To rub salt into that wound, the banks use some of the money we have given them to create more money which they then loan to our Government, with interest - and we the people have pay the interest.

    It is utter madness for this situation to continue. The financial markets have taken over the world's economies to the extent that their 'gambling' has become more important than all other productive commerce put together. The tail is wagging the dog, to death.

    Only national banks should be able to create money. Unfortunately, because vested interests are put before the interests of the people there about as much chance of that happening as there is of Peston reading this and correcting his video.

    There is hope though that investment banking (gambling) will be split from High Street banking - so that life and business can continue in the event the gamblers take a risk too far.

  • Comment number 8.

    While this film is a 'nice try' it is beguiling in its understatement. Were this the full extent of the issue, we really wouldn't have the financial problems we see today, nor would we be on a path to the far greater scale of financial melt-down that the rest of the story suggests is innevitable.

    To oversimplify the 'other end' of the story, the international banking/economic system is dependent upon growth for it's very survival and so relies on larger and larger numbers of people joining in. The more people who are signed up to the game, the faster the shift of ownership of assets shifts from the common population to the banking sector. In effect, it is constructed like a huge, global pyramid scheme.

    The Elephant in the Room? No, bigger, much bigger: that's why so few people see it. Those who think ourselves intelligent may congratulate ourselves on our enlightened search for (or study of) the Elephant, but the room itself is in a house built in a town on an island that is really the back of a whale, one greater than you've ever imagined and you could be celebrating your recent civil partnership with that elephant but it wont help either of you when that whale sinks!

    If you found the above video interesting (and maybe wonder what I'm on about), I heartily recommend you search for "Money as Debt" and watch the video you find. This is best explanation of this confusing subject that I've seen.

  • Comment number 9.

    It's funny, no mention of fractional reserve banking, the way that banks REALLY make their money and the real reason that a run on a bank is so damaging.

    I wonder why?

    The idea is simply that as money is really only a promissory note, or merely a promise (to give you your money on demand) As long as too many people don't ask for their money back at once you can lend money you don't have on the promise that you do. Lending imaginary money while being paid back in real money is far more lucrative than mere interest. Interest, and all the instability that comes with it, is merely being greedy.

  • Comment number 10.

    Can anyone tell me if when the banks are sold will the money be offset against the debt?.And if so then the true debt is around 80 billion not 157 billion.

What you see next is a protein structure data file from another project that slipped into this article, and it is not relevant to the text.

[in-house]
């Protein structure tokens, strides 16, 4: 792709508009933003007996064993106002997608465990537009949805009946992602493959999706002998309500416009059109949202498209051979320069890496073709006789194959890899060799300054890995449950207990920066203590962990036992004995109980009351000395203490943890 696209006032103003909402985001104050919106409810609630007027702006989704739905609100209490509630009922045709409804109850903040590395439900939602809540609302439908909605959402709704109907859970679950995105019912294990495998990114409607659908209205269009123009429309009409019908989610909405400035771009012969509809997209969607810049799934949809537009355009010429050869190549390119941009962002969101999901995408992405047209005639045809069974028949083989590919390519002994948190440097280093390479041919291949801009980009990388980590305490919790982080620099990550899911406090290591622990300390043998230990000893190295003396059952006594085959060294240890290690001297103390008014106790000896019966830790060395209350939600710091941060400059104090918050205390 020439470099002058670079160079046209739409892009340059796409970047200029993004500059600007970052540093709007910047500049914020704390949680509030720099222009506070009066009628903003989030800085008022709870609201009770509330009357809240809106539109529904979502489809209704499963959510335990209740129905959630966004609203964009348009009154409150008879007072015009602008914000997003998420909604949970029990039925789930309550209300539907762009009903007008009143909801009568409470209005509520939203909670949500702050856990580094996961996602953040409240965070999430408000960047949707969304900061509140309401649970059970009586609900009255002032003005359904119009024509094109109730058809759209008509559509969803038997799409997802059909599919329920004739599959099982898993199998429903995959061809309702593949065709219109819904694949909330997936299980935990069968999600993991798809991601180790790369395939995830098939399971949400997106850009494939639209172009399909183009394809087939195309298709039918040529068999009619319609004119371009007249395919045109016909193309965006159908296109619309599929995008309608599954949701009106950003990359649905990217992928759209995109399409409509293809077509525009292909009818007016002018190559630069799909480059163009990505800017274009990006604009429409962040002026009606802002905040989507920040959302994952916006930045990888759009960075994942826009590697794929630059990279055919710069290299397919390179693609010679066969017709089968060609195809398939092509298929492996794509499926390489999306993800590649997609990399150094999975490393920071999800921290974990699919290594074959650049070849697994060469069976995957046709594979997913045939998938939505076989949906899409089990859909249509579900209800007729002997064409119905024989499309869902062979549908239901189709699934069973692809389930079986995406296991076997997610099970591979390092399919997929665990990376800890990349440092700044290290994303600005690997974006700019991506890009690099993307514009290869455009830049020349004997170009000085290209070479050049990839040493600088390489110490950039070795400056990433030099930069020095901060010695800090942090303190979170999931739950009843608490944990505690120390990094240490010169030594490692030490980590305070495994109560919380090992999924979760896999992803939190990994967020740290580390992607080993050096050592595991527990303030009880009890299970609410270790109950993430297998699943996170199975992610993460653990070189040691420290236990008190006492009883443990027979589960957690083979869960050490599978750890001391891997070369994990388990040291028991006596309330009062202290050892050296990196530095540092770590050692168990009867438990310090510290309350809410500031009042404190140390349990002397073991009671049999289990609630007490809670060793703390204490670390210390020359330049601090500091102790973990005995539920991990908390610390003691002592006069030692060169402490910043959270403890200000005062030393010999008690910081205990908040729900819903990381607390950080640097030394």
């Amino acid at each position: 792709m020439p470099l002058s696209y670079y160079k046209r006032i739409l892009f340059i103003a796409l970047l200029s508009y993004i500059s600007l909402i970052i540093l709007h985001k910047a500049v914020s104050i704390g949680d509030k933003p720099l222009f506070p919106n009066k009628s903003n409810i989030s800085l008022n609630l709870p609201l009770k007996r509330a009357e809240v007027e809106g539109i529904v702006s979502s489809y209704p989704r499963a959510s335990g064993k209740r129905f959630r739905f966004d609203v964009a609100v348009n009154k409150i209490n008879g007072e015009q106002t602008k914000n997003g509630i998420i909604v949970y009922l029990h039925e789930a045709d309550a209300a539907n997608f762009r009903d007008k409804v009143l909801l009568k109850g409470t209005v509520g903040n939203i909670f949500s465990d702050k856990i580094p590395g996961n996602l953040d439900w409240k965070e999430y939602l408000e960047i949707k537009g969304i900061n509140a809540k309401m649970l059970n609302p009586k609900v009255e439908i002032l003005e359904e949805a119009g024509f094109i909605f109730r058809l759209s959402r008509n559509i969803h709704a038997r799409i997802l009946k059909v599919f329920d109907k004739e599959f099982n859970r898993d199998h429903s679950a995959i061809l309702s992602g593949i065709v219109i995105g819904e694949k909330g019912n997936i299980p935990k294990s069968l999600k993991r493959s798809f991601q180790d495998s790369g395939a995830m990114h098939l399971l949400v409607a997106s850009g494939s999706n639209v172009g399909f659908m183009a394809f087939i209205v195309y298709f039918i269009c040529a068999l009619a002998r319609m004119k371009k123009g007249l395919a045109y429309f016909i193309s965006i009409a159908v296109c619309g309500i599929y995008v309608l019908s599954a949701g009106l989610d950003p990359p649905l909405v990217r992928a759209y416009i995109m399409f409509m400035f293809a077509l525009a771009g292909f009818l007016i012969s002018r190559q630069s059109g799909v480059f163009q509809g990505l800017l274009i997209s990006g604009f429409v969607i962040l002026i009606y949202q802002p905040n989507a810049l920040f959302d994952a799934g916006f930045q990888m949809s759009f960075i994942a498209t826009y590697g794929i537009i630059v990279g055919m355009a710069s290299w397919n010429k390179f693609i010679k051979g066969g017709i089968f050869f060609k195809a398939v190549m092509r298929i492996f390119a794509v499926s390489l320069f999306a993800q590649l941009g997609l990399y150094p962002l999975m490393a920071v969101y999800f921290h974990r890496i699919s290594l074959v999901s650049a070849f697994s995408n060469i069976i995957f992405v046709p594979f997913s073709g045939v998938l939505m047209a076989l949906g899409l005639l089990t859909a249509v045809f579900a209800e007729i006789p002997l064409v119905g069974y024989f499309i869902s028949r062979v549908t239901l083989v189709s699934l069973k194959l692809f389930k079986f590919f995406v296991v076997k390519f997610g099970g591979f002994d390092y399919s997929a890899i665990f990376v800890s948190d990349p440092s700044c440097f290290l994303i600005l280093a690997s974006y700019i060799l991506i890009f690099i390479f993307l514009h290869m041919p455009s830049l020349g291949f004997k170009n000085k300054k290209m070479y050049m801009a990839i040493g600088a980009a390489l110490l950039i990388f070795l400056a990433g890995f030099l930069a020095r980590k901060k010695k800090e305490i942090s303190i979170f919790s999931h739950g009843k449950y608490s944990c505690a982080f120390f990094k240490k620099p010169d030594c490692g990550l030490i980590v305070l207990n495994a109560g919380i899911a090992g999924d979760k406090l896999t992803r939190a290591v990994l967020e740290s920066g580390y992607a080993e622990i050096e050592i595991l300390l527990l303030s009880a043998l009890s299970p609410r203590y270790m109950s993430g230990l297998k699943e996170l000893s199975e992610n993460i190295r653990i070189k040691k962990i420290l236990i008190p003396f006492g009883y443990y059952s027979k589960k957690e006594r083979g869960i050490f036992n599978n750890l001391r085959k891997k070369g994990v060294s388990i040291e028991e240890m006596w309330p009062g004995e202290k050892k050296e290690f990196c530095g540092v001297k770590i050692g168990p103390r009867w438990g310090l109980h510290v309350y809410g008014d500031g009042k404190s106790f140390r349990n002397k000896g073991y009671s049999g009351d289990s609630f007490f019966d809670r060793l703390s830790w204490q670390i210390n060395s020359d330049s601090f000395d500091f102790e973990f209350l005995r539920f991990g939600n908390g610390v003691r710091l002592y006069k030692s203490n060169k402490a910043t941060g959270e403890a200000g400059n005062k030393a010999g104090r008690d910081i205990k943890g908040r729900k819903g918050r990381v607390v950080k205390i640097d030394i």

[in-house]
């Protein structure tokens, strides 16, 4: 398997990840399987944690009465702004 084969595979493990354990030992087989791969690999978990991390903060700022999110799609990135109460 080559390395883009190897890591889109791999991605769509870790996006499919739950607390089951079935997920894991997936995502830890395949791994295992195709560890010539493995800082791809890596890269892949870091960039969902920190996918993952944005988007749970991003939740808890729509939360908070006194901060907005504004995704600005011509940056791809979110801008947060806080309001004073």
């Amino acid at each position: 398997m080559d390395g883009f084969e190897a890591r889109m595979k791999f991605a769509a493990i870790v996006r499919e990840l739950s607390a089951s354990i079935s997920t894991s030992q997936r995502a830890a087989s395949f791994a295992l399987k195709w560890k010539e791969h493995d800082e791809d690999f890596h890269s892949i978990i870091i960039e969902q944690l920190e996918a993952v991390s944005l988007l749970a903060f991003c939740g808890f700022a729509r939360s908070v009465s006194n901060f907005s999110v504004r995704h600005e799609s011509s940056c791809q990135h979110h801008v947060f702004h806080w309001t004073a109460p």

• Comment number 11.

    Doesn't this film only illustrate part of the problem? I was of the understanding that the money that banks give out in loans is often many multiples of what they hold as deposits. In this way they literally create money.

  • Comment number 12.

    Good points with banks being built as a huge pyramidal scheme. The more people come to a bank, the less demand this amount of money in a short time, the more they gain. They ended in the odd situation in which they lent money to people with no jobs or with no properties, just because their relative had money...Read this, a young man was given a loan, but he's "hesitant" about accepting it, because he's afraid he cannot pay back the money: http://www.financialcrisisblog.org/forum/Credit/HOW-can-they-do-this-Illegal-310260.htm
    So, why do we all have to pay for the bank's losses?

  • Comment number 13.

    The fact is... as Mike Brodie correctly pointed out on 27th April, the banks effectively print money for themselves by loaning out far more than they have. 10 times is conservative but using that ratio, on £1 million of deposits, the bank loans £10 million and a potential bad debt loss of (a significant) £500,000.

  • Comment number 14.

    The idea is simply that as money is really only a promissory note, or merely a promise (to give you your money on demand) As long as too many people don't ask for their money back at once you can lend money you don't have on the promise that you do.... Lending imaginary money while being paid back in real money is far more lucrative than mere interest. Interest, and all the instability that comes with it, is merely being greedy.

  • Comment number 15.

    I see that inflation is up again!! So what do all the economists say "well the Bank of England has better put up the interest rate so that will bring the rate down." They do not seem to be aware of what is causing the rise in inflation , it is the increases in the price of oil, and other energy supplies, the increase in the cost of any basic manufacturing commodities. the increases in the cost of food stuffs, the VAT increase, etc , etc.
    So I would like to hear from the "experts " as to how the increase in intrest rates will effect the world price of any commodity.